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27 Oct, 2021 10:47

Time to stock up on dung? Ukrainian MP tells citizens to collect & store MANURE for energy as country awaits possible fuel crisis

Time to stock up on dung? Ukrainian MP tells citizens to collect & store MANURE for energy as country awaits possible fuel crisis

Ukrainian citizens can’t rely on the government in Kiev for energy and should take matters into their own hands by collecting manure and drying it out before the bitterly cold winter comes, a long-serving opposition MP has warned.

The bizarre suggestion comes as the Ukrainian authorities struggle to deal with both gas and coal shortages.

Speaking to the Nash TV channel on Tuesday, Mikhail Volynets suggested the country’s shortage of energy resources could leave citizens fighting for themselves.

Volynets is a veteran MP, having served in four convocations of the country’s parliament since 2002. He is currently a member of the Fatherland party, a conservative pro-European faction headed by Yulia Tymoshenko.

“It’s necessary to warn people in rural areas to collect dung and dry it,” Volynets said. We have to rely only on ourselves and not on the government.’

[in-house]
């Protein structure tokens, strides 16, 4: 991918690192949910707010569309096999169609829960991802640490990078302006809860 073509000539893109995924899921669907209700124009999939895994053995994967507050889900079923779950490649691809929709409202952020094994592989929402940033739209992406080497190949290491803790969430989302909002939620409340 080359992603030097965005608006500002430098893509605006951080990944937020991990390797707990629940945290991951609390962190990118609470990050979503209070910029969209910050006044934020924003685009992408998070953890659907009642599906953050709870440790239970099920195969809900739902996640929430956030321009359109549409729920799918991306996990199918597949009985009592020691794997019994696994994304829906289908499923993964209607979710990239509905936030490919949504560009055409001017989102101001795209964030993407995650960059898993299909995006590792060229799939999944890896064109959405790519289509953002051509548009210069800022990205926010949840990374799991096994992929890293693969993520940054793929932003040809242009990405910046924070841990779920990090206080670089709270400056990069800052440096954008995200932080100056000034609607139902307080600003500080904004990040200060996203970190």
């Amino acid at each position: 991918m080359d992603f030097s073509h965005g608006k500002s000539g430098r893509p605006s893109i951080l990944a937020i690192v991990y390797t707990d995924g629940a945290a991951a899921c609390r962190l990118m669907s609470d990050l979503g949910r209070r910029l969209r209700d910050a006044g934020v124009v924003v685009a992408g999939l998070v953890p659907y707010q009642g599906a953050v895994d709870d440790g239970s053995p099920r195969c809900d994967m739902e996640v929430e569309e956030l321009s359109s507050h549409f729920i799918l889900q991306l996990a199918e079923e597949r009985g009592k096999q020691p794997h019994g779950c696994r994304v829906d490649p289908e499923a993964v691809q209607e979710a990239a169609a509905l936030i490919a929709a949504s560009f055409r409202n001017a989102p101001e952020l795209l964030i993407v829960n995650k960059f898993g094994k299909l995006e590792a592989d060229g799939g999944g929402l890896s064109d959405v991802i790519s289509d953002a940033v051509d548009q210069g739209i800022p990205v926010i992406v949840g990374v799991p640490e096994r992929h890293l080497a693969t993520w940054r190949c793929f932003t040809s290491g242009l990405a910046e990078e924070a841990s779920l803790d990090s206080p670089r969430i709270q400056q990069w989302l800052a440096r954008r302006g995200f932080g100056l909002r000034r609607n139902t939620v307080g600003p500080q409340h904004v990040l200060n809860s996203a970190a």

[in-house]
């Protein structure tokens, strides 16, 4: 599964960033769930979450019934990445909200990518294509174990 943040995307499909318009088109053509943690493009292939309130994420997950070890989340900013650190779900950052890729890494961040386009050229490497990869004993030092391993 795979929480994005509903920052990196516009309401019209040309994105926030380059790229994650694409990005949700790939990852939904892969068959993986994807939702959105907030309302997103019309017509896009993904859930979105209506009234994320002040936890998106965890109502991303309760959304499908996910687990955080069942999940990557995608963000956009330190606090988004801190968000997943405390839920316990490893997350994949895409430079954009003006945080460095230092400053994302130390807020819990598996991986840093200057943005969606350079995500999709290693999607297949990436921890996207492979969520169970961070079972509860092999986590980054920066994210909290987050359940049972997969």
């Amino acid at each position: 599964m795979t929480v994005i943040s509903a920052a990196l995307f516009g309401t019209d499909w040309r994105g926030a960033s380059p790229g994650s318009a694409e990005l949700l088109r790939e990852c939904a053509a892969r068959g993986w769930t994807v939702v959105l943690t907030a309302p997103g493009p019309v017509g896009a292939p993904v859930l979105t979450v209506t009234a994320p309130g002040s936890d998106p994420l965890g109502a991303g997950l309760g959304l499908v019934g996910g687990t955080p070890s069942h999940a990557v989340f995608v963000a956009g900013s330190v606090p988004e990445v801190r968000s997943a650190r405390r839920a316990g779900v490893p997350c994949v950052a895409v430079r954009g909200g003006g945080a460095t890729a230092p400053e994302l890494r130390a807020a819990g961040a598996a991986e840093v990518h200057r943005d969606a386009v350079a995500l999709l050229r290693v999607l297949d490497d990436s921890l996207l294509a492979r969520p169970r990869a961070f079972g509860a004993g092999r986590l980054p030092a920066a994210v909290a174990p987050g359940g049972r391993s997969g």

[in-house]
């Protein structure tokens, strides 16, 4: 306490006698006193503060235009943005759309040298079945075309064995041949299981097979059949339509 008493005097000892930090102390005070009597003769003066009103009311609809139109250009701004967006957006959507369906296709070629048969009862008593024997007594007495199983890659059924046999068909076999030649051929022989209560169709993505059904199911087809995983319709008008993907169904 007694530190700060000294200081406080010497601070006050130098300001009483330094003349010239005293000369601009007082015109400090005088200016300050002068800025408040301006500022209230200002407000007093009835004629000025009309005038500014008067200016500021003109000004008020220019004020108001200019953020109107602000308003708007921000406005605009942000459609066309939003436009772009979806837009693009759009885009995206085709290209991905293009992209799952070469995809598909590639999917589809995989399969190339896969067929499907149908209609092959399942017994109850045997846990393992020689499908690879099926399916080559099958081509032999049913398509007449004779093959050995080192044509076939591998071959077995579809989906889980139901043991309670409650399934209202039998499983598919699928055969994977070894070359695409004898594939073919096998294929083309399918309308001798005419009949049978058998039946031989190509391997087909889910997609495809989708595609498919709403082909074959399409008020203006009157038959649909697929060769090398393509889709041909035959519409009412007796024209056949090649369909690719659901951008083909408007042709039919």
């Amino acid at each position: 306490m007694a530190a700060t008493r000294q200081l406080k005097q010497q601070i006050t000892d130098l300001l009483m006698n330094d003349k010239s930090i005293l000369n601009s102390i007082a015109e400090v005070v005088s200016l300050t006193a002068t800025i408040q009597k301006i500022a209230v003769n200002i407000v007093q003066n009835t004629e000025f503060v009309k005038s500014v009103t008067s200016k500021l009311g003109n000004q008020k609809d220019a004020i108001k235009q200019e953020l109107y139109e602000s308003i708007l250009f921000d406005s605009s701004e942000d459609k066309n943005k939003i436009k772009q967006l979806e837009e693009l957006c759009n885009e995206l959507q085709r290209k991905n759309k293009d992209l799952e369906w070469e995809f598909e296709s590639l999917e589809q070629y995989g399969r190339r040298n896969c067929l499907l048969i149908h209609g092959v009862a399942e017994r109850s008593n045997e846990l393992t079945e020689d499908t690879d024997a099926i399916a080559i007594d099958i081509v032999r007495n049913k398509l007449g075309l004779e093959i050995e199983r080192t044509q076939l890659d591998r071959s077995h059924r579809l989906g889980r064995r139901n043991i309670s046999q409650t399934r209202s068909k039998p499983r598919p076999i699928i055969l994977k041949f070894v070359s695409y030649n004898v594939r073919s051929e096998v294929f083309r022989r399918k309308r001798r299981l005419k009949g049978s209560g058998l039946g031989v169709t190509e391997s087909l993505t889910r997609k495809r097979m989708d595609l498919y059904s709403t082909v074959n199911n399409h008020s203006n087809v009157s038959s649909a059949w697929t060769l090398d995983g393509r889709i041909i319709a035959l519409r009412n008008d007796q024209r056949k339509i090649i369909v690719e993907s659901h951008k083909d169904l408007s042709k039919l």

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The MP expressly referred to ‘kiziaks,’ the dried animal-feces discs used by Kazakhs on the steppe. The dung is cut into small squares, then left in the sun for several weeks or months. Once dried out, it acts in a similar way to coal and is, therefore, a way to warm the home.

On Sunday, it was revealed that a lack of coal supplies had caused the shutdown of the Slavyansk thermal power plant, in the country’s Donetsk region. At the same time, several other plants reported that they had less than 10 days of supply left. This announcement came just four days after the Federation of Employers of Ukraine dubbed the current situation as “disastrous,” noting issues with both coal and gas supply.

Last week, Tymoshenko described the energy crisis as the result of “corruption” and the authorities’ incompetence, and demanded that a national state of emergency be called.

However, despite the growing crisis, many parliamentarians remain steadfast in refusing to cooperate with Gazprom, despite the country’s reliance on the Russian energy giant for gas supplies. Last week, independent MP Lyudmila Buymister claimed any agreement would cause Kiev to be “brought to its knees” before Moscow.

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